Column: In filling Senate seat, Newsom made an easy thing seem hard

California Secretary of State Alex Padilla and Gov. Gavin Newsom
The appointment of Alex Padilla, left, to the U.S. Senate by California Gov. Gavin Newsom seems an obvious choice in retrospect.
(Associated Press)

On Wednesday, Gavin Newsom made history and ended weeks of self-described torture by naming Alex Padilla as the first Latino U.S. senator in California history.

The choice, like many in retrospect, seemed an obvious one.

Padilla, a longtime Newsom ally, has a backstory that could tenderize the hardest heart: The son of Mexican immigrants — a housekeeper and short-order cook — he graduated from MIT, dutifully climbed the political ladder and now, at age 47, joins one of the most exclusive and privileged clubs on the planet.

It’s the kind of only-in-America story we tell to soothe our souls.

The fact that Latinos constitute 40% of the state’s population added weight to the argument — both political and symbolic — for Padilla’s appointment. He was the front-runner from the get-go.


But woe unto Gov. Newsom for the quandary he faced.

“This is not something that I wish even on my worst enemy,” Newsom said, making one wonder how to get on the governor’s bad side.

Imagine the opportunity to reward political loyalty, redress a longtime grievance and, in an instant, transform someone’s life for the better.

Not to mention the chance to leave a lasting political legacy. If Padilla were to stay in office until age 87 — like California’s other senator, Dianne Feinstein — he would still be casting Senate votes in 2060. By then, if things work out as they would like, Harris and Newsom will have built their side-by-side presidential libraries somewhere in the Napa Valley.

Of course, as Newsom observed, “you create enemies in this process.”

There was certainly disappointment over Padilla’s selection, chiefly among those who wished Newsom would have replaced Vice President-elect Kamala Harris with another Black woman.

“This is a real blow to the African American community, to African American women, to women in general,” said San Francisco Mayor London Breed, who is Black.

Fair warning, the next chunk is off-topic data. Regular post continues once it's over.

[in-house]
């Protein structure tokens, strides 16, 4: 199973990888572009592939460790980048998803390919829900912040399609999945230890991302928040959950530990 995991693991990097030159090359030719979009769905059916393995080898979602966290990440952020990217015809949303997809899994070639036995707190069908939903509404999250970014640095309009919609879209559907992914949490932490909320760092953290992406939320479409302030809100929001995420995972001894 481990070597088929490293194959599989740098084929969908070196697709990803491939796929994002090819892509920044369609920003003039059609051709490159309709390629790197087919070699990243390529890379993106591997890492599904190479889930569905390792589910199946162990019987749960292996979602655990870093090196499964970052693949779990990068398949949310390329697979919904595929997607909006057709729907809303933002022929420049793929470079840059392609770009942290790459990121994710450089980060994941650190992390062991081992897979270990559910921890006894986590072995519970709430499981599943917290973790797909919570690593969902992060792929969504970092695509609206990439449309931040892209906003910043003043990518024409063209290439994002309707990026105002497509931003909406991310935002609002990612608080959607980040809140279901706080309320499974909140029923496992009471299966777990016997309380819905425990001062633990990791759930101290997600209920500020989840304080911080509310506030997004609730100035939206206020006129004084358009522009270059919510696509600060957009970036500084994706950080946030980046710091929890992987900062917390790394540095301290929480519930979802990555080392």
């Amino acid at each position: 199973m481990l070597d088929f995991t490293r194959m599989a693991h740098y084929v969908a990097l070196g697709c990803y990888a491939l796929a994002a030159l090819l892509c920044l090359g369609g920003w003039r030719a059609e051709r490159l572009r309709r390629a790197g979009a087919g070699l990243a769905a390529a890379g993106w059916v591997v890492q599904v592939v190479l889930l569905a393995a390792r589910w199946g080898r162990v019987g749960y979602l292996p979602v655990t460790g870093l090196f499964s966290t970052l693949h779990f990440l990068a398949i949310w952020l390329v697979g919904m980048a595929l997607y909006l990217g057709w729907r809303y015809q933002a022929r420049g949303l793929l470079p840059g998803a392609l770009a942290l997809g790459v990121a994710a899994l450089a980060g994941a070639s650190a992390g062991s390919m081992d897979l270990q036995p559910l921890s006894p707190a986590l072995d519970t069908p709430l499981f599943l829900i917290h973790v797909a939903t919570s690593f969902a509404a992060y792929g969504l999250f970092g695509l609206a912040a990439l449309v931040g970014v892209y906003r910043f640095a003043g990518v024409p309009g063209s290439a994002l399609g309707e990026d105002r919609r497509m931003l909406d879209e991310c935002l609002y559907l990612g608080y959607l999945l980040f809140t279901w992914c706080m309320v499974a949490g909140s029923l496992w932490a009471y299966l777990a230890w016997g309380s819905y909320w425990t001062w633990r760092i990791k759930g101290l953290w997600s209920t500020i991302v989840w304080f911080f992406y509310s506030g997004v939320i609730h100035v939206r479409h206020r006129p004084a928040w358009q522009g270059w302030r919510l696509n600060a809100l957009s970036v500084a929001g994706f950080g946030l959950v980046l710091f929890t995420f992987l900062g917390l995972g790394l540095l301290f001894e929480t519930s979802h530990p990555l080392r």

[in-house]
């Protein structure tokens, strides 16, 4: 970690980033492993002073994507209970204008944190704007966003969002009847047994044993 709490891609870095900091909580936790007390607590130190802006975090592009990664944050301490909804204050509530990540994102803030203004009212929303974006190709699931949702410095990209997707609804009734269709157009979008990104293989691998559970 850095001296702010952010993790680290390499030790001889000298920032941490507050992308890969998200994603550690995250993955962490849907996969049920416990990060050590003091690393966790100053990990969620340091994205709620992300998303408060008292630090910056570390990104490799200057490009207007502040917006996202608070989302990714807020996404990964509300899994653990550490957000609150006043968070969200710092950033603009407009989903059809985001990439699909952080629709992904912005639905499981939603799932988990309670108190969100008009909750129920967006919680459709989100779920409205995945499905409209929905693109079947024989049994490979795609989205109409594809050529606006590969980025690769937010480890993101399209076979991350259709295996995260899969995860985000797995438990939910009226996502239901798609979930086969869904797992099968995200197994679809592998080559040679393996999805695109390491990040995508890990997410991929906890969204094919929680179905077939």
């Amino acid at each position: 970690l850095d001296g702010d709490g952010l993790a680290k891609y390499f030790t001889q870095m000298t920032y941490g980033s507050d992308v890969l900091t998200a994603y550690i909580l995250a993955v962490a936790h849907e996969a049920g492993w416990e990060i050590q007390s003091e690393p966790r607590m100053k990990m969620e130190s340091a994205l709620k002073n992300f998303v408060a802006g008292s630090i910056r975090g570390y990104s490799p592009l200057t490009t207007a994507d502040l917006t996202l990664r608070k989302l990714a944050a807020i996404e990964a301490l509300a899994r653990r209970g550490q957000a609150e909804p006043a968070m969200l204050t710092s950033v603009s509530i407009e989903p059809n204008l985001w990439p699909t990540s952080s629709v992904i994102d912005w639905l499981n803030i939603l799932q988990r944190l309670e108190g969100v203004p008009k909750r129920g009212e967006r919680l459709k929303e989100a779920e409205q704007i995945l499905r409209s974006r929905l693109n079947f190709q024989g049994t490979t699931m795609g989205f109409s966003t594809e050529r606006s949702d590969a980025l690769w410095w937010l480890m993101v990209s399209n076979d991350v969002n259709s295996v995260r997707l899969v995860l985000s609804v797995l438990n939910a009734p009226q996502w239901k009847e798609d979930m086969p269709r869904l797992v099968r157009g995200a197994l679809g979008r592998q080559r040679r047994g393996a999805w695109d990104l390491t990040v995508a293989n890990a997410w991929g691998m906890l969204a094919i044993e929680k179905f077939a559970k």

Silicon Valley Rep. Ro Khanna, whose name was among the many tossed about as possible Harris replacements, issued a statement on Twitter that nodded to Padilla’s breakthrough in pro forma fashion, then all but invited a challenge when he stands for election in 2022.


“I respect and appreciate what this appointment means to the Latino community,” said Khanna, who stands politically to the left of the more centrist Padilla. “I believe that this matter should have been decided by voters in a special election. I am glad voters will have their say in two years.”

None of which merits a great deal of hand-wringing.

Politics is about choices. Leadership is about making decisions, then facing the consequences. There is no pleasing everyone.

That said, on the scale of wrenching human endeavor — weighing matters of life and death, war and peace, economic subsistence against the toll of a deadly pandemic — filling a vacant U.S. Senate would seem to be among the more pleasurable and least insomnia-inducing.

That is not to minimize the heartfelt objections of Breed and others, or the advocacy of those who would have preferred Newsom choose a different replacement for Harris. (In another bit of history, Newsom chose San Diego Assemblywoman Shirley Weber as Padilla’s replacement in Sacramento, making her California’s first Black secretary of state.)

But it’s absurd to suggest, as some of the political buzz has it, that Newsom’s decision will jeopardize his reelection prospects in two years, or his ability to survive a recall election, if it came to that.

Passions are running strong at the moment. Certainly there will be some lingering hard feelings, which could translate into a challenge to Newsom within his own Democratic Party or, more likely, threats of the same.


But the number of Californians who cast their ballot for governor two years from now, supporting or opposing Newsom, on the basis of Padilla’s appointment would scarcely fill the first rows of a movie theater. (Assuming, one hopes, they have reopened by then.)

One of the more astute political observers, Amy Walter of the Cook Political Report, recently had this to say about the post-Trump machinations in Washington: “While the struggle for power in D.C. will captivate the media, it won’t capture the attention of swing voters who are more interested in visiting their elderly parents or attending their child’s graduation in person.”

The same applies to the intrigues surrounding Newsom’s choice to replace Harris.

Political insiders and activists may be captivated. But there’s a reason Padilla will have to raise and spend tens of millions of dollars trying to hang onto the Senate seat he was just awarded. In a state as vast and politically inattentive as California, a great many voters will have only the slightest clue who Padilla is come election time in 2022.

Fewer still will have any recollection, or much care, how the Democrat came to be the state’s junior United States senator.

Being one of the 100 most powerful people in America and scarcely recognizable back home: That’s political torture.